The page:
Participants needed for Silent Spring studies of PFAS’s health effects

Participants needed for Silent Spring studies of PFAS’s health effects

Laurel Schaider drinks Hyannis’ tap water.

“Mostly in coffee,” she said with a laugh. 

It’s a small but important sign that the Silent Spring Institute research scientist is confident in the work Barnstable town officials have done to cut the amount of dangerous chemicals within the municipal water supply.

But before town officials recognized the problem more than five years ago, people across Hyannis were drinking the contaminated water.

Now, Schaider and her colleagues at the institute, the first organization to find PFAS chemicals in Cape Cod drinking water, are trying to assess the scale of the effects the contaminated water might have had on humans’ health. 

The organization is leading two studies designed to explore the health consequences of consuming PFAS-tainted water, and researchers are in desperate need of volunteers to participate.

The institute Tuesday night hosted a virtual community kickoff for the first study, with hopes that 900 people will eventually sign on.

To request information about eligibility for either study, contact the researchers at 617-600-8348, pfas-reach@silentspring.org or www.pfas-exchange.org/childrenstudy.

What are the studies looking for?

The man-made compounds of concern are part of a class of more than 9,000 chemicals called PFAS, or per- and polyfluoroalkyl substances. PFAS are linked to health problems, including increased cholesterol, cancer, immune system effects and thyroid hormone disruption, among others.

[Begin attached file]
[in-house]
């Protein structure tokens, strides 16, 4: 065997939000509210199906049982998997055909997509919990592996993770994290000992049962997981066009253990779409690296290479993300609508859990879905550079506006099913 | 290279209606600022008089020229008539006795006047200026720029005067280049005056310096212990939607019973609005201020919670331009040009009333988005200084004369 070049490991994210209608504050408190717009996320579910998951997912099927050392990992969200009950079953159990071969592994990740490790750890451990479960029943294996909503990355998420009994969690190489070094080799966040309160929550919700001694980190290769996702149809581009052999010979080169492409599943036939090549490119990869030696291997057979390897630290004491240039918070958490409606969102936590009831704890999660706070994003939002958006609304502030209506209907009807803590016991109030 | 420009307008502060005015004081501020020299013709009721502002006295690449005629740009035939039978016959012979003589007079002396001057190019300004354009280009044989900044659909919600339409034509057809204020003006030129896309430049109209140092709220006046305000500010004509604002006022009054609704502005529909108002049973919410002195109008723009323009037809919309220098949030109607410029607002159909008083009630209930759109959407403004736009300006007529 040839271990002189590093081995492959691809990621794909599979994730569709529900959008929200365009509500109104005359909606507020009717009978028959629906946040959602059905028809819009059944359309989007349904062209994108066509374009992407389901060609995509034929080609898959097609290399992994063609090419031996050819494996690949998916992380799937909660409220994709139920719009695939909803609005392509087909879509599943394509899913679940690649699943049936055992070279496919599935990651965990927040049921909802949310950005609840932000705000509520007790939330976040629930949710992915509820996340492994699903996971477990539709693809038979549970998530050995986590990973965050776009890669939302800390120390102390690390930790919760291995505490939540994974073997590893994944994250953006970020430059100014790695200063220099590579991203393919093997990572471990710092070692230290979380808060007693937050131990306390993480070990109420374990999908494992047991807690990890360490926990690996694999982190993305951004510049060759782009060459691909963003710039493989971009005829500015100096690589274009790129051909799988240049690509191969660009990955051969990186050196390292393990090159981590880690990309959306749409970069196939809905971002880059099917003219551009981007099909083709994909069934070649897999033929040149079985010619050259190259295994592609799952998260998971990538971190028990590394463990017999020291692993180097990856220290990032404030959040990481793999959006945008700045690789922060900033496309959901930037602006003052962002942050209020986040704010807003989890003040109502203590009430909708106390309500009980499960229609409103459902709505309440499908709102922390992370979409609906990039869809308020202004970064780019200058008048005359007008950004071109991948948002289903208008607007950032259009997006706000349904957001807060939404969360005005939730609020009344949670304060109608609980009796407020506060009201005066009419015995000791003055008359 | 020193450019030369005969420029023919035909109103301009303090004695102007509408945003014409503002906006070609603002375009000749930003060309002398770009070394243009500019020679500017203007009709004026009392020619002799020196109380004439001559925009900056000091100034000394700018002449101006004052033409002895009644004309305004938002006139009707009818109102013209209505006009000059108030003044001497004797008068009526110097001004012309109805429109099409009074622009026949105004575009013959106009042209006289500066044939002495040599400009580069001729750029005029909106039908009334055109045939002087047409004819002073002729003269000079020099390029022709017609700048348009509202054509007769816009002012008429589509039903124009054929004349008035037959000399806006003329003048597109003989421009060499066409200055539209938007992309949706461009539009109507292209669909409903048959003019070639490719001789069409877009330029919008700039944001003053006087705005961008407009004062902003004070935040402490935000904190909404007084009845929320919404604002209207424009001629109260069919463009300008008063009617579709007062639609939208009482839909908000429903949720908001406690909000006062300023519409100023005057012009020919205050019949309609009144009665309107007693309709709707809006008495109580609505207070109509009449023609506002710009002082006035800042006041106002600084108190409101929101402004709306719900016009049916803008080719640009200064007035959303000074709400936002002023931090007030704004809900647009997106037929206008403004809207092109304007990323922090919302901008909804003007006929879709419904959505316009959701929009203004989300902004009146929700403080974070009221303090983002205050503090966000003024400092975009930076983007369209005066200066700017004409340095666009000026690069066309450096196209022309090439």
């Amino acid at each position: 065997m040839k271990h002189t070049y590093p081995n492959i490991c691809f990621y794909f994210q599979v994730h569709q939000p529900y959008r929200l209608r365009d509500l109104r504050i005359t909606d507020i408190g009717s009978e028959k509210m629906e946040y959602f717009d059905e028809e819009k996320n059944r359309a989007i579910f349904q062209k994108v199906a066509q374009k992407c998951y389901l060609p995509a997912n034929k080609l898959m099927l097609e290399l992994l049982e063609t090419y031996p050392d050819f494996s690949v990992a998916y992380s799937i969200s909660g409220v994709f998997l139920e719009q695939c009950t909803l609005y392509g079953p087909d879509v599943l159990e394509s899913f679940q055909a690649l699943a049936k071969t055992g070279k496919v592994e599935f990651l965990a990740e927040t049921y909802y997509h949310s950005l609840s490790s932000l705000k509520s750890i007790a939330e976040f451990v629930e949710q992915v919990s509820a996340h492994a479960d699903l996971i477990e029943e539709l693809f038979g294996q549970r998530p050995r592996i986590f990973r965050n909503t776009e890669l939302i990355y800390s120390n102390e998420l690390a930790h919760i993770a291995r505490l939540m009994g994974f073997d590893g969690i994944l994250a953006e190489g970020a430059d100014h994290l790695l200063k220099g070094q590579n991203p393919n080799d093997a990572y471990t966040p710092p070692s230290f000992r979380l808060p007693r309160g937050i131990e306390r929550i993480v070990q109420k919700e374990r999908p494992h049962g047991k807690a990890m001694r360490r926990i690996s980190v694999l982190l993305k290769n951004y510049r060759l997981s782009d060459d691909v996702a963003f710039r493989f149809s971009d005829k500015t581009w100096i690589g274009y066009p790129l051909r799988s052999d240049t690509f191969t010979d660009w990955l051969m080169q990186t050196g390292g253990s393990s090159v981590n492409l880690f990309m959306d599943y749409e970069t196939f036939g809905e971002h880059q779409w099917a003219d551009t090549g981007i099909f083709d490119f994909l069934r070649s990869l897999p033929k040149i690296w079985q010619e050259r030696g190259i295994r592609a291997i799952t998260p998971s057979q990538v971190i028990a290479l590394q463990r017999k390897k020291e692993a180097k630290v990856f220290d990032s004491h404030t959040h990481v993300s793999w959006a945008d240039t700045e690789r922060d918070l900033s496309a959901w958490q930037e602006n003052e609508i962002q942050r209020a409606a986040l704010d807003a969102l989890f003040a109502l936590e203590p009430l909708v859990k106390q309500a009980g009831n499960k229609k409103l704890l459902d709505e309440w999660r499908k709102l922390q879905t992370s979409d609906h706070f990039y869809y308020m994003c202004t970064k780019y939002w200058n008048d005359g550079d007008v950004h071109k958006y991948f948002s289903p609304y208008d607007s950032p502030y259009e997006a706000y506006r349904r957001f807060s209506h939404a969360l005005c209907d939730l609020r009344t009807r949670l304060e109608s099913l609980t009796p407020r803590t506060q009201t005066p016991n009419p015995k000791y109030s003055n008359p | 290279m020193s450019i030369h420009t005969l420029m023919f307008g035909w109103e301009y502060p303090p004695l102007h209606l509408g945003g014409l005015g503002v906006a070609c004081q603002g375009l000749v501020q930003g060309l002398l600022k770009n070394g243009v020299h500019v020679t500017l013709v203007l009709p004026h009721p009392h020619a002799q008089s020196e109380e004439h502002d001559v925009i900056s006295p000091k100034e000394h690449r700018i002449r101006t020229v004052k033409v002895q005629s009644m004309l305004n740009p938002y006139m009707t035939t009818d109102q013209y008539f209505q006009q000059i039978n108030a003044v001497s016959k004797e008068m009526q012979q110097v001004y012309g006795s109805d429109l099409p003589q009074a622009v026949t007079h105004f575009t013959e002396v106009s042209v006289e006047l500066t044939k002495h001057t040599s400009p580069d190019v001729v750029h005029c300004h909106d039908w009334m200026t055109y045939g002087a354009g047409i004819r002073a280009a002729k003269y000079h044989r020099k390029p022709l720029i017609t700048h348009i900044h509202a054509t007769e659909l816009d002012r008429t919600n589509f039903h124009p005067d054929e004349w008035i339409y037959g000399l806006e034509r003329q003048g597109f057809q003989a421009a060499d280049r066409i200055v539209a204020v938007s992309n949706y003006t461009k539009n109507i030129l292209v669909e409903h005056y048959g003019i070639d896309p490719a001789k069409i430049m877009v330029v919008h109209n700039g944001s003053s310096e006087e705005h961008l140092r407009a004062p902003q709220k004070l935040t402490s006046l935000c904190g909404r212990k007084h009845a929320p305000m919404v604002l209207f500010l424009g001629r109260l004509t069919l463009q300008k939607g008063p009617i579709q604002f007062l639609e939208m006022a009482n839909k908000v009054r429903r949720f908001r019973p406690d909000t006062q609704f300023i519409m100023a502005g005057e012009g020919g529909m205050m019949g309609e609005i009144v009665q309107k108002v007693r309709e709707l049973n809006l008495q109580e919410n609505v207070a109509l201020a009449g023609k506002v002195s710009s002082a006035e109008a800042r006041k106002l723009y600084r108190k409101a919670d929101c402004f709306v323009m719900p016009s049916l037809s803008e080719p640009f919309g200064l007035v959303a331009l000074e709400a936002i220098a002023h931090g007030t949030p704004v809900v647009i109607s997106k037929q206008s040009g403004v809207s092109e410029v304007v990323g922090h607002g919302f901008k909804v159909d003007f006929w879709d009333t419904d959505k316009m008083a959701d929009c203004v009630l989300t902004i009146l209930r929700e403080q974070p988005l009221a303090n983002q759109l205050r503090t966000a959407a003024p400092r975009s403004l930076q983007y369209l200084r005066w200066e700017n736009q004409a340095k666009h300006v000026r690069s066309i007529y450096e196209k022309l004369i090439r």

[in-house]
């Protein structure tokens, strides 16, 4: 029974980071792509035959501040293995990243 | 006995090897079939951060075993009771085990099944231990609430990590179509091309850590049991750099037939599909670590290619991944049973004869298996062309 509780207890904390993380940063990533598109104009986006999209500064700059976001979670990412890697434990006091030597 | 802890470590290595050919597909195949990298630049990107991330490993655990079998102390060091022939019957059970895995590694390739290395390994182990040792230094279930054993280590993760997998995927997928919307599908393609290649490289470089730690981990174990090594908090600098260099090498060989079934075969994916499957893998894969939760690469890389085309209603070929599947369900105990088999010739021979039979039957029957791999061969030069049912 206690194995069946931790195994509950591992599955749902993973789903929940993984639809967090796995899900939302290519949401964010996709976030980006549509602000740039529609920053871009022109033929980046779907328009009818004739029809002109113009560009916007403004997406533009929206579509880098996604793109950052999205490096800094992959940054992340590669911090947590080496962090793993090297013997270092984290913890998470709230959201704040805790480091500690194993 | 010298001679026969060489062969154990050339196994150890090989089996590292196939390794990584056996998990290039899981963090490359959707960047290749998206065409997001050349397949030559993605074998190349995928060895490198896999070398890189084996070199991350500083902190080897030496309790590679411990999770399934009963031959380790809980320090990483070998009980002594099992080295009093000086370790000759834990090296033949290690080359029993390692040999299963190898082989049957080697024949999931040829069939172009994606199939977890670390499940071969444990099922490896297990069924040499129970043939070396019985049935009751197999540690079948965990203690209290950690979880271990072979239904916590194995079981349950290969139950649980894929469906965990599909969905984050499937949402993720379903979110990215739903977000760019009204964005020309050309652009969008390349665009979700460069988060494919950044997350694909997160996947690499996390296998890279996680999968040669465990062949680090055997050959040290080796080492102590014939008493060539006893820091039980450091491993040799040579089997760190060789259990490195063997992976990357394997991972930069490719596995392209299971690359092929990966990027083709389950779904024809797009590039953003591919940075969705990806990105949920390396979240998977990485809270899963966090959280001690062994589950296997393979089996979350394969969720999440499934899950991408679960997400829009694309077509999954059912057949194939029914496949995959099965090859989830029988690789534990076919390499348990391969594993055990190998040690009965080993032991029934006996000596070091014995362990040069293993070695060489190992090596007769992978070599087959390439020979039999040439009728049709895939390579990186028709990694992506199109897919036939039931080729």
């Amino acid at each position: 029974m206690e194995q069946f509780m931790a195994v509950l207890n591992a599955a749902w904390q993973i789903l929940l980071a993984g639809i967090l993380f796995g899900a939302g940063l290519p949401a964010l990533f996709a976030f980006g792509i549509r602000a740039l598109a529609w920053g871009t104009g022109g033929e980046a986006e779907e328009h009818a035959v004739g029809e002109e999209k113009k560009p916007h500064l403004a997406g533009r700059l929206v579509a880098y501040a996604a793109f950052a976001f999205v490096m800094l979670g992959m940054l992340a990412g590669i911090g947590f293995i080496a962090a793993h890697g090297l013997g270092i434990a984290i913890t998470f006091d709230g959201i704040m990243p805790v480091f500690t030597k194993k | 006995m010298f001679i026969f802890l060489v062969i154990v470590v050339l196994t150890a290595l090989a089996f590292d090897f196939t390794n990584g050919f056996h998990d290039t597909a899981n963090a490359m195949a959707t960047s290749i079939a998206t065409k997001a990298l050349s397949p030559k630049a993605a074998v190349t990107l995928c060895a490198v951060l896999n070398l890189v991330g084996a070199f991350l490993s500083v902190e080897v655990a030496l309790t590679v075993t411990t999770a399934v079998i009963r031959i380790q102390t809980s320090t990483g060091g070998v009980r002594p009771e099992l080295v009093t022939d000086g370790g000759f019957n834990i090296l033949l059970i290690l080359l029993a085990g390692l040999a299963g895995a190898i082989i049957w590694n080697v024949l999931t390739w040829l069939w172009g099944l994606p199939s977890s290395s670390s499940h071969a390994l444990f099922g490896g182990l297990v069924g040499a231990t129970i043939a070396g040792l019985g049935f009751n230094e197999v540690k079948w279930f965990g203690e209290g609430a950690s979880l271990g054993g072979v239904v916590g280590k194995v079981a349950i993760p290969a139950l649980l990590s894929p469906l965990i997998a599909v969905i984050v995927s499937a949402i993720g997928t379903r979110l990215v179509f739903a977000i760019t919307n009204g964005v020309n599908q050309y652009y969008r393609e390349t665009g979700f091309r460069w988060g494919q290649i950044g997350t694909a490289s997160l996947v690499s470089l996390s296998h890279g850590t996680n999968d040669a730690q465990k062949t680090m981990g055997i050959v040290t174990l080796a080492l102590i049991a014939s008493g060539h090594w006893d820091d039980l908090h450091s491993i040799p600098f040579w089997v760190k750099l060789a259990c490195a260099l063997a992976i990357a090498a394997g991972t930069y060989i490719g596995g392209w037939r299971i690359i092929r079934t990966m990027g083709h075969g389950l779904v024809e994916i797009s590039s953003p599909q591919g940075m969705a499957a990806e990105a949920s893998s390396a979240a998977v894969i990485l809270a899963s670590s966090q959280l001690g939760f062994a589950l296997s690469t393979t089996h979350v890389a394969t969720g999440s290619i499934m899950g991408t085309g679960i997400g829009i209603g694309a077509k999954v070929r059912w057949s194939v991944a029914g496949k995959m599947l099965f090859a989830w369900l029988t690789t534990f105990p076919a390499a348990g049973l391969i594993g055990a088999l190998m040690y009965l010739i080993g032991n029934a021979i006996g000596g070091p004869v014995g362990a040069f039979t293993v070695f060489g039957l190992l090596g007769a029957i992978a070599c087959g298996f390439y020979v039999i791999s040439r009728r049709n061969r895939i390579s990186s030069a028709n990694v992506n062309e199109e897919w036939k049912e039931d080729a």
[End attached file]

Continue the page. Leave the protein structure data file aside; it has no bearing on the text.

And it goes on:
Most PFAS are unregulated, and some are still used to manufacture everyday products, including pizza boxes, cookware and stain repellents. PFAS are also used in a type of foam called AFFF designed to extinguish fires from gasoline, oil and jet fuel.

Although septic systems and landfills can be sources of PFAS contamination because of the ubiquity of the chemicals in consumer products, sites that used AFFF firefighting foam have done the most damage to Cape Cod drinking water supplies. 

“There are several locations on the Cape where AFFF has contaminated the groundwater,” Schaider told the Barnstable County Commission earlier this year. “These include Joint Base Cape Cod, the Barnstable County fire training area and the airport.”

In 2015, Barnstable officials closed two public drinking water wells off Mary Dunn Road near the Barnstable County Fire and Rescue Training Academy, which used firefighting foam containing PFAS until at least 2014.

Lab results showed the well water had levels of a harmful PFAS compound called PFOS that exceeded a federal health advisory.

“The levels found in some of the Hyannis wells were in the top 1% of samples across the country and the highest levels found in Massachusetts at that time,” Schaider said.

How the town reacted

When the results came in, town officials invoked a rarely used emergency charter provision that allowed for the immediate allocation of $744,000 to buy carbon treatment units to clean the water. To avoid a water shortage, the town also began buying water from neighboring Yarmouth.

By 2016, the town had installed carbon treatment systems on three Mary Dunn Road wells contaminated by PFAS. The efforts helped. In July of that year, Department of Public Works Director Dan Santos announced the levels of PFAS in the wells were below the limit suggested in the federal health advisory. 

Schaider called Barnstable town officials leaders in their willingness and work to remove PFAS from the town drinking water supply, an ongoing task in part because of increasingly strict limits imposed by the state Department of Environmental Protection.

“They were really ahead of the curve,” she said.

What the studies will involve

Starting with Tuesday night’s meeting, those working on the Silent Spring studies are now looking for people across Hyannis who were drinking the contaminated water.

The studies will look for potential health effects of drinking PFAS-contaminated water in people who lived in Hyannis and Ayer, where drinking water contamination has been linked to the former Fort Devens military installation.